In January 2018 we put together a trip to climb the NE ridge route on Incahuasi. Climbers were Chuck Huss, Mark Cole and myself, Dan Smith. We were accompanied by Anibal Maturano who provided transportation and logistic support for our team. Anibal guides small groups and he can be contacted thru his facebook page.
One of my teammates and myself had previously traveled in the Las Grutas region in Feb 2013 when we climbed Cazadero (Walter Penck) and we were excited to get back and visit the Las Grutas area again. We checked in at the Las Grutas border post and then and moved into the hut facilities to the west of the post. The Las Grutas ‘hut’ is a medium sized building staffed with a couple of personnel. The steel building is sort of a maintenance facility for the border crossing. The sleeping areas can accommodate approximately 12-15 people in group bunk bed areas. There is a large kitchen/eating area where you can prepare your own food. They have two large 4 burner stoves with a propane tank, a sink and a few pots. Potable water is available outside in a portable tank. Toilets and hot showers are also available.
The border post was quite busy with many local tourists (on a Thursday) checking in for their travels between Argentina and Chile. We felt that the number of people had increased quite a bit from our travels in 2013. Also the prices for staying at the hut increased, in 2013 we paid $8 US per person per night and now the cost was $27 US per person/per night.
After settling in at Las Grutas we spent the next few days hiking to the nearby peaks of Bertran and Falso Morocho for acclimatization. Our outfitter Anibal indicated he had attempted the North Ridge on Incahuasi and he was of the opinion that the NE Ridge route is now the more favored route. The less hospitable North Ridge has more wind exposure, few decent campsites, and less potential for water sources (snow, ice, running water). During our acclimatization days we experienced afternoon thunder storms each day which laid down quite a bit of new snow at elevations above 14700 ft/4500 m. Much of the lower snow would melt during the warm temperatures the following day.
On Sun 1/14 we drove out to the base of Incahuasi on the 4x4 dirt road. The road is 11 mi / 18 km long and does require a high clearance 4x4 vehicle. The drive is not extreme and follows a well-defined vehicle track. It ends at about 14,800 ft / 4511 m. After the 11 miles there was evidence of other vehicles proceeding beyond that point but it requires a more aggressive off road vehicle due to the steeper and rough terrain along with soft sand. There was not any evidence of archeologists camped in the area, probably long since having gathered their data and moved on to other sites. Base camp sites are available in the area. No snow or water was available despite the recent snows. We proceeded to pack our gear and begin the climb to camp 1. Camp 1 was unlikely to have water so we carried extra water up to the camp. Along the upper portion of the hike we were able to find existing climber trails and follow them to the camp location. We placed our camp 1 behind the volcanic cinder cones in a very nice flat spot with lots of room and it was at an elevation of 16479 ft / 5020 m. About 1.6 mi / 2.6 km from the end of the road. No snow of water was available at this camp.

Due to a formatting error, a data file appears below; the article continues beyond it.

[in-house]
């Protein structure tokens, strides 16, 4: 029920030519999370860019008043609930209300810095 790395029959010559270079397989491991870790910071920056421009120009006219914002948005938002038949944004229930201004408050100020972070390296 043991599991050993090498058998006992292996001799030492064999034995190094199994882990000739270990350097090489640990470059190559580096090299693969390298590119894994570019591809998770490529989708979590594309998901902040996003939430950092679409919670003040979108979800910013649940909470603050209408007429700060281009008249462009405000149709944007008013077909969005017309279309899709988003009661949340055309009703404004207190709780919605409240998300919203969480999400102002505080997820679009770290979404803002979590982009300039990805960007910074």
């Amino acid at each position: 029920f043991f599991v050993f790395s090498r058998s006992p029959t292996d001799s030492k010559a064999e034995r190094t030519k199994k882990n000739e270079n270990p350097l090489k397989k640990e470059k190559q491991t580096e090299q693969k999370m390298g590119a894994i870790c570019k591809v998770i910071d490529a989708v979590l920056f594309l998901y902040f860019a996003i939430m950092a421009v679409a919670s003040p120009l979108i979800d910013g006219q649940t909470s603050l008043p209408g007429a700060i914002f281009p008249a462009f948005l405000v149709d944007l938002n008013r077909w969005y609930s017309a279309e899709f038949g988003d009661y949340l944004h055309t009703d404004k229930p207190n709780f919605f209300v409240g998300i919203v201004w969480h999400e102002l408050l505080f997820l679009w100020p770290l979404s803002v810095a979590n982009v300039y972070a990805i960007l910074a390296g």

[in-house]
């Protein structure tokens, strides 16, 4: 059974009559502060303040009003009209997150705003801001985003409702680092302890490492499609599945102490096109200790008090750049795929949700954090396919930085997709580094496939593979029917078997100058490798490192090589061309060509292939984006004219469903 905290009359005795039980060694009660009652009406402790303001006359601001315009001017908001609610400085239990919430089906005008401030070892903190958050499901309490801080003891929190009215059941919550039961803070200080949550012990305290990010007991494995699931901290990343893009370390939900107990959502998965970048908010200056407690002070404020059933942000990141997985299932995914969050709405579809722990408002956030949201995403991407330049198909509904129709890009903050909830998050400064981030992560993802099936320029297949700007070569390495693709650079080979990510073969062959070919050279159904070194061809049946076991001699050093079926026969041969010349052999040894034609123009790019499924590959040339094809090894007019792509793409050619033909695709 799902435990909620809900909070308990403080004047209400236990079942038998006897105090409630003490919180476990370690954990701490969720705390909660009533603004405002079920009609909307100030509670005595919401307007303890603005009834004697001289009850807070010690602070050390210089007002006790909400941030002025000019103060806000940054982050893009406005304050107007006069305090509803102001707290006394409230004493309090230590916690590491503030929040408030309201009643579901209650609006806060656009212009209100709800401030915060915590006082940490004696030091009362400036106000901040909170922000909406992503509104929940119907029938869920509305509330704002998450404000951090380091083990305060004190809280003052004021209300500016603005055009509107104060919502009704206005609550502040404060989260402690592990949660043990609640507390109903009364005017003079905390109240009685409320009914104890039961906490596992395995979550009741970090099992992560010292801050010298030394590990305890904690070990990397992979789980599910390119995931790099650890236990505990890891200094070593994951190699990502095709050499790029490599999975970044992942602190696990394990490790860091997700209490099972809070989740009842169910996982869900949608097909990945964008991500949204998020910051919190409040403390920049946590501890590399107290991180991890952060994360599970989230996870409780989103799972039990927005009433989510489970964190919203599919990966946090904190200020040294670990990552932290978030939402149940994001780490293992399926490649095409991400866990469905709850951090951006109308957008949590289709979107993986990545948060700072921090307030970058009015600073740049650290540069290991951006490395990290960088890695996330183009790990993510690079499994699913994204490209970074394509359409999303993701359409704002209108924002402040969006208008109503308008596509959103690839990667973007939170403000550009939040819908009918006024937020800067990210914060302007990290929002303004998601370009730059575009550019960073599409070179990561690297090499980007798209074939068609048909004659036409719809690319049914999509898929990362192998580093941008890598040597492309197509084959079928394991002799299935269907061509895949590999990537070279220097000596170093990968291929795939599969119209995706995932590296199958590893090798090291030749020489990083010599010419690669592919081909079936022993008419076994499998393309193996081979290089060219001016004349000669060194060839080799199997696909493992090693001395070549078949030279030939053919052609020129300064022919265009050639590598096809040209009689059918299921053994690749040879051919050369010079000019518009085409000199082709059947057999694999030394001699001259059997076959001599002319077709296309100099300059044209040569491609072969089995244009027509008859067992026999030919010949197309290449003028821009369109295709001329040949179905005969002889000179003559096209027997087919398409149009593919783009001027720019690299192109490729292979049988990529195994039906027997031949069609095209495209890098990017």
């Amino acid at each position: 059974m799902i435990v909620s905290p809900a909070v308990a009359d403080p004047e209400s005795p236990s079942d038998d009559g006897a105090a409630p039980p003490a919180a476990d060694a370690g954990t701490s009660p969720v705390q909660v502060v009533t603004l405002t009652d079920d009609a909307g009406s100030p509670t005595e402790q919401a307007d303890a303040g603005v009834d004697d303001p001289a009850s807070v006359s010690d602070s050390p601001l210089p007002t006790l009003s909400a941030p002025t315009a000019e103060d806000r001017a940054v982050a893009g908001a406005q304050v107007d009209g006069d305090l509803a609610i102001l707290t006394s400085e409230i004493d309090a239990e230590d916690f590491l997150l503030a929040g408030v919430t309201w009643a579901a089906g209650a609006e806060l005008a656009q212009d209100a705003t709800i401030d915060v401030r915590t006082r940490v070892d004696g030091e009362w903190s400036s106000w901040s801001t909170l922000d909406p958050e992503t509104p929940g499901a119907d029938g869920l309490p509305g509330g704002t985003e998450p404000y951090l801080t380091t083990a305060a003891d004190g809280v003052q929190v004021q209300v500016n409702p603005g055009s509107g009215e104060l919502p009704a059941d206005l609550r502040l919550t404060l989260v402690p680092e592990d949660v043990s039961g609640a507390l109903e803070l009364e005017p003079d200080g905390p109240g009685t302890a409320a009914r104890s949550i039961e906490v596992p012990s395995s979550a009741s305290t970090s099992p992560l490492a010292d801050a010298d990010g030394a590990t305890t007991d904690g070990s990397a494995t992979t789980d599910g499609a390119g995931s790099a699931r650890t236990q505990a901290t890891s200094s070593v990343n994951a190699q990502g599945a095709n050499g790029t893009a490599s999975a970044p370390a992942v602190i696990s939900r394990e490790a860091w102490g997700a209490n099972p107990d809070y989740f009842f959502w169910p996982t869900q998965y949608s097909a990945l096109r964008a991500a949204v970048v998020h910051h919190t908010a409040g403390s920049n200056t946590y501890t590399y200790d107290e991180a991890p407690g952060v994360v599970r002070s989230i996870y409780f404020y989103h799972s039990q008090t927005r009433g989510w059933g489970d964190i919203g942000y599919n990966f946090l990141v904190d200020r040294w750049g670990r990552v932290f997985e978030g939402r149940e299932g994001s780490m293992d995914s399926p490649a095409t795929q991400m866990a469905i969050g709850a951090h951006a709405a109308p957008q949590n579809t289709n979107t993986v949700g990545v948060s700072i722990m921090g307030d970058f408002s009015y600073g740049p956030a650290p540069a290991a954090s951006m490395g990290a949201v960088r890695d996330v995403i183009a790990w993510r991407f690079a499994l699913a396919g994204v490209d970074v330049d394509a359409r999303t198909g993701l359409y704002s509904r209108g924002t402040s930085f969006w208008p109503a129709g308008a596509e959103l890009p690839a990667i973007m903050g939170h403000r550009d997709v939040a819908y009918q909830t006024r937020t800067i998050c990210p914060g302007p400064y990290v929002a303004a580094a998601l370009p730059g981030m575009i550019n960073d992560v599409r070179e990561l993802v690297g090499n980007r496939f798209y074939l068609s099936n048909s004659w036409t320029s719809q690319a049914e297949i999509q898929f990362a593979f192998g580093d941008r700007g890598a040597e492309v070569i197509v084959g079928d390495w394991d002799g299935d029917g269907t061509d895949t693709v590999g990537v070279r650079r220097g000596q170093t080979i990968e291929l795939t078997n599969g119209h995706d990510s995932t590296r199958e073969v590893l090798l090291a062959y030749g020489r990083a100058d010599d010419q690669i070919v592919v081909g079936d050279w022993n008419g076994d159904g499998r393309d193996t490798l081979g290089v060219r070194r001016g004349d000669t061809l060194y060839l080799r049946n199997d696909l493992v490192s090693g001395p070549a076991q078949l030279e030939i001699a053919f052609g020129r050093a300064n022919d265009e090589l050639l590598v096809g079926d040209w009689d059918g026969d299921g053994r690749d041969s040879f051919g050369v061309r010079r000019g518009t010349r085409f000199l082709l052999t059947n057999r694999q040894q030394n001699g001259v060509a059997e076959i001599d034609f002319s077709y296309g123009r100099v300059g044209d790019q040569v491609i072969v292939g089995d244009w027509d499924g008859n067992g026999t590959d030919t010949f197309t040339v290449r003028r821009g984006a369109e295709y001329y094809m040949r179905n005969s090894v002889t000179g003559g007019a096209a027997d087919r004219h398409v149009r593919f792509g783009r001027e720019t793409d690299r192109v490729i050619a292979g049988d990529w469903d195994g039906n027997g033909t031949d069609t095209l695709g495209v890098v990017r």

Monday 1/15 we proceeded to camp 2. Again an existing climber trail was easy to follow to the camp location. Due to higher winds that we were experiencing we elected to place our camp 2 at 18,200 ft / 5547 m approx. 400 ft / 120 m below the Col for better wind protection. We were fortunate and had recent snow piles to provide water for that camp. Normally the camp is placed at the Col. It seems that the normal camp 2 is usually placed at the southwest end (far side) of the Col where there is likely to be more permanent snow patches. While waiting for dinner to cook, Anibal appeared at our tent door, having descended from summit. Seems he felt strong and decided to go for the summit from base camp. He had climbed a new ridge route between the NE ridge and the North ridge, proceeded to the summit then descended the NE ridge route back to base camp. All in about 9 hours in some pretty windy conditions! Only a few single day climbs of the mountain have been done before.
On Tuesday 1/16 we went for the summit ourselves. The route from the Col proceeds up a steep west facing broad gully. There is a bit of a sandy/loose gravel climber track that heads up the left side of the gully. This was the worst part of the climb. One step up, half a step back. At the top of the gully we encountered approximately 100 meters of snow which was soft enough to kick in good foot holds. If this was harder snow or ice you could probably climb to the right on rock and get around that section. At the top of the snow was the beginning of the broad summit plateau. The beginning of the summit plateau is at 20500 ft / 6248 m. This is where we encountered snow from the recent storms. The depth of the snow was only 2” – 4” / 5-10 cm with a few places a bit deeper where the snow had drifted. We encountered 20-35 mph winds at this point. The peak was free of clouds and is was easy to navigate with line of sight to the summit peak (black pointy peak) on the right edge of the skyline. It’s about 1 mi / .6 km across the plateau to the summit. We summited about 2:30 pm and were back in camp 2 about 6:00 pm. When we got back to our high camp just about all the remaining snow patches had melted. A quick descent to base camp the next day and a drive back to Las Grutas and hot showers.
On our drive back to Fiambala the next day we stopped along the road approximately 11 mi / 18 km from Las Grutas and climbed Co. Morocho.